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There are different philosophy's on this. To understand anything accelerating observers will measure (including see or photograph), it is simplest just to use any convenient inertial frame. The results of observations are invariant. To try to come up with a frame for the accelerating observer, you run into the same issues as in GR: there is well defined local accelerated frame, just as there are well defined local frames in GR. However, there is no global frame for an accelerated observer in SR, just as there are no global frames in GR. What you can do, if you insist, is set up a coordinate system in which the accelerated observer remains at fixed coordinate position. Such a coordinate system may not be able to cover all of spacetime. Unfortunately, there are many ways to do this, none preferred. Once you have defined such coordinates (via transform from inertial frame), you can compute the metric in them. Then, using the metric, you can compute time dilation etc. per this coordinate system. It won't be as simple as a constant in place of gamma. The constant gamma results from the fact that the metric in the inertial SR frame is diag(1,1,1,1). With a metric that varies by position and time, you need to integrate contraction of metric with path tangent vectors, instead of having a simple constant. The up shot of all this is that there is no (preferred) answer to your question (what does the accelerated observer use in place of gamma?). It depends on what coordinate system you set up. On the other hand, let me stress again, if you want to know anything about what the accelerated observer measures or sees, just compute this in any convenient inertial frame.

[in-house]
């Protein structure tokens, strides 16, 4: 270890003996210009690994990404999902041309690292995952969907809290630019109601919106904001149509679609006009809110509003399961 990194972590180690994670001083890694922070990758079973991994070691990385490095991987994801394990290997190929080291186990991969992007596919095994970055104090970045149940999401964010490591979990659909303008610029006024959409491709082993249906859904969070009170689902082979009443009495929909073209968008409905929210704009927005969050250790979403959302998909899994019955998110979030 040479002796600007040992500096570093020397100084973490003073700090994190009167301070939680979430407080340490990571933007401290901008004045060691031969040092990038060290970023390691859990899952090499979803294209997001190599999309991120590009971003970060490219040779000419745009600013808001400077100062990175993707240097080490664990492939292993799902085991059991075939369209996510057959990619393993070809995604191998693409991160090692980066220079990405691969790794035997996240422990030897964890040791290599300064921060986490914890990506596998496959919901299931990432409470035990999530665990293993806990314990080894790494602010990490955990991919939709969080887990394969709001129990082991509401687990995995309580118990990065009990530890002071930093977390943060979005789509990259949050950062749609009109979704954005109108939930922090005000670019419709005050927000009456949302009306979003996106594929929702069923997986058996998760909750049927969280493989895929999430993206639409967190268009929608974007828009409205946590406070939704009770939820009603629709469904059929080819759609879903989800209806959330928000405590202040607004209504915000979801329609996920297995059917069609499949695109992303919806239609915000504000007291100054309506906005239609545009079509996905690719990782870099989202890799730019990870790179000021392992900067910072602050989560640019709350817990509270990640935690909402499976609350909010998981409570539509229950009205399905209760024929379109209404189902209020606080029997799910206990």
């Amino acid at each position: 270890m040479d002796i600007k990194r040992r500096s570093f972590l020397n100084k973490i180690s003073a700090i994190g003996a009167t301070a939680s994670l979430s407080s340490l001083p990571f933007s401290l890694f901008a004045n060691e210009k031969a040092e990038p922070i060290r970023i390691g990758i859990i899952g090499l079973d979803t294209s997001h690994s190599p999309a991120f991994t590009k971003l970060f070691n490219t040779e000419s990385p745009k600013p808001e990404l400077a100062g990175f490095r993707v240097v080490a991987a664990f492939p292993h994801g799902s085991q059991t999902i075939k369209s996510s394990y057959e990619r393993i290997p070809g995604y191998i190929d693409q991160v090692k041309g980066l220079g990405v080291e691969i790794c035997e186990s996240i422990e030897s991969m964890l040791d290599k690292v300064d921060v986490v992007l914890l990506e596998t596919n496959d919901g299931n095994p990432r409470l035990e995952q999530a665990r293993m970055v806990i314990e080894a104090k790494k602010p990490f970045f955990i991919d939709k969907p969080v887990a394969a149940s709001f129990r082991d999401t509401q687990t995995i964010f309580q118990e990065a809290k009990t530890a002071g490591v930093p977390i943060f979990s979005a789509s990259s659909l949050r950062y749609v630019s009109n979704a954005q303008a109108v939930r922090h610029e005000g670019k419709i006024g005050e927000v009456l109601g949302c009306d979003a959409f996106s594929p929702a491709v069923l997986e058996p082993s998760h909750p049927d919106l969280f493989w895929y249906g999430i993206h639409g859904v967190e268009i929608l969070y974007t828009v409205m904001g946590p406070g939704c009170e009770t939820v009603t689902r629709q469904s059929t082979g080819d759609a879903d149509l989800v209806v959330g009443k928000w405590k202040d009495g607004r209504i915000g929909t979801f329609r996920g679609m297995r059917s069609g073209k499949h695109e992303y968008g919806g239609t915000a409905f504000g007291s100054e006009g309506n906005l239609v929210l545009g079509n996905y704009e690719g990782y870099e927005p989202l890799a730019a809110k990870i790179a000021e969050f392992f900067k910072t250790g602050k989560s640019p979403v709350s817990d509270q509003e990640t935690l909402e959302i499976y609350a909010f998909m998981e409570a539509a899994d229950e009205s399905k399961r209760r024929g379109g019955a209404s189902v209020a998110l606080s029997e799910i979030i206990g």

#65
Feb613, 09:09 AM

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What RF calls gamma can be used to determine the click speed on AF and its inverse can be used to determine RF's click speed measured from AF. I mean if RF measures one second while AF is making a revolution, and RF find AF's clock to have moved forward by .5 second, then it's a given that AF will find RFs clock to have clicked twice as fast as his own. I just want to verify it is this simple. I don't see how this can't be true. 



#66
Feb613, 09:19 AM

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For AO, the behavior they see on clocks in the inertial frame depend on where in the inertial frame they are, and the visual rates vary in time. That is, the observed behavior of inertial clocks will be both position and time dependent. The rates on these clocks averaged over time will show them (per the AO) to fast compared to AO clock. It is true that for pure circular motion at constant speed, the averaged rate seen on the inertial clocks will be gamma (as determined by RF) times faster than AO's clock. 



#67
Feb613, 09:27 AM

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#68
Feb613, 09:33 AM

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#69
Feb613, 09:46 AM